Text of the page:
8.     Cloud Shared Technology Breach - Returning to the CSAs Top Threats report, another high risk item making the list relates to vulnerabilities in shared technologies underlying the infrastructure that cloud instances reside upon. For IAAS providers, that includes the hardware, operating system and virtualization technologies. While we move up the stack to include PaaS and SaaS vendors, additional middleware and application components are shared as well. While I don’t necessarily anticipate attacks leveraging a known vulnerability in a COTS component on the infrastructure for a large cloud vendor due to stringent patching practices; I do feel that a high profile breach at a lesser-known vendor, especially one in a custom component of shared technology is quite likely.
9.     Social Networking Meets Social Engineering - Attacks on end users virtually always involve social engineering - a user must be convinced to visit a web page, open and attachment, etc. Spam email has valiantly served this purpose for many years, but just as everyday users are migrating away from email and toward social networks such as Facebook and Twitter for communication, so too are hackers. This is far from a bold prediction as attackers have been abusing social networks since they first came online. For example, XSS vulnerabilities on Twitter have been used to push malicious tweets, while likejacking has emerged on Facebook as a means of promoting malicious profiles. While leveraging social networks for evil is not new, I expect 2011 to be the year that social networks become the main communication medium for attackers, not just an alternate channel.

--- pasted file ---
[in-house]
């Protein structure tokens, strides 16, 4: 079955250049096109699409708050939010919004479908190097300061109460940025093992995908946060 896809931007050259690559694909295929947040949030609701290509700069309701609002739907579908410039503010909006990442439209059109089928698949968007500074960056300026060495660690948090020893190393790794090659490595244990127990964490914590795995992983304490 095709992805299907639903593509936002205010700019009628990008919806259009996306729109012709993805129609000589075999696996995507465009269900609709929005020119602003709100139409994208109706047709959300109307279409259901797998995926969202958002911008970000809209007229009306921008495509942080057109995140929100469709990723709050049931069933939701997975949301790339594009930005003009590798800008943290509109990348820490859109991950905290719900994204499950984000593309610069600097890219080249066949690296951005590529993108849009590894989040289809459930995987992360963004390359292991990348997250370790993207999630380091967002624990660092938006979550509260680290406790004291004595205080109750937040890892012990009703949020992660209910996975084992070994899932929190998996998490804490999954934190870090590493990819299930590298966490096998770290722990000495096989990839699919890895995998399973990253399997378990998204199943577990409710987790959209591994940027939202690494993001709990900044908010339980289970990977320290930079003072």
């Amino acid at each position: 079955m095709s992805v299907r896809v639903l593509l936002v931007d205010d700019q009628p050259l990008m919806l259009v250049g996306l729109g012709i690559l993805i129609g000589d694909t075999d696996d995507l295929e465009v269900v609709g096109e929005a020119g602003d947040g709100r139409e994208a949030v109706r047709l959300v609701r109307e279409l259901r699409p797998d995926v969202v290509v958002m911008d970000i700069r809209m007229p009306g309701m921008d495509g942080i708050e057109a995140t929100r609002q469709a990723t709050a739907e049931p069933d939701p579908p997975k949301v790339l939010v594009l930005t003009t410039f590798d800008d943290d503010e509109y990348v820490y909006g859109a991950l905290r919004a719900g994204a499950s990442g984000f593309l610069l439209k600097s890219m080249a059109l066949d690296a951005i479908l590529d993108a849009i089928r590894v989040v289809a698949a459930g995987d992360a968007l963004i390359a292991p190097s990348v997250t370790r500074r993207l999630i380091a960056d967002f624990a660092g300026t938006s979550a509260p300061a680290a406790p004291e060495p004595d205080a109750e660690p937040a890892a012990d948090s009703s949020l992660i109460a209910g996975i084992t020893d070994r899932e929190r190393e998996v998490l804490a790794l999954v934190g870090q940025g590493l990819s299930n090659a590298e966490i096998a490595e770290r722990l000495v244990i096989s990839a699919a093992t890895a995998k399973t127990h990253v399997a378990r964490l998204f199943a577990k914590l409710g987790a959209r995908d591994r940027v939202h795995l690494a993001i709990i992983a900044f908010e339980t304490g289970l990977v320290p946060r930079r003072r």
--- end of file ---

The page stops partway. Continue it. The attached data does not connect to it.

10.  Device Agnostic Attacks – As mobile devices continue to gobble up an increasing percentage of bandwidth, attackers will shift to web based, device agnostic attacks. Attacks such as XSS and clickjacking, once seen as academic attacks that were experimented with but not widespread, are now increasingly commonplace. We have witnessed numerous web-based worms, especially on Twitter, thanks to a never-ending battle against XSS vulnerabilities or likejacking - a specific type of clickjacking, targeting Facebook profiles. Why the shift, when there are no shortage of Microsoft vulnerabilities? Whereas the Windows operating system has long dominated the desktop market, the mobile space is an entirely new environment from an attack perspective. Multiple operating systems have significant market share and numerous variants of each exist. As such, operating system vulnerabilities are of less value. Web based attacks however, require nothing more than a Javascript aware web browser – something that every web enabled device from smartphones to television sets now have.

See you next year.

- michael

Wednesday, December 15, 2010

Chinese phishing sites: stocks and government lottery

I find Chinese phishing sites particularly interesting. For starters, they don't seem to attract too many security researchers. I have found that very few Chinese sites are blocked by Phishtank or Google Safe Browsing. Additionally, the type of phshing is very different from what we see in the US or other Western countries. While sites related to banking (PayPal, Bank of America, J.P. Morgan, etc.) are the primary targets of phishers overall, Chinese phishing sites are mainly focused on QQ (Instant messaging, online games, etc.) or Yahoo! Auctions.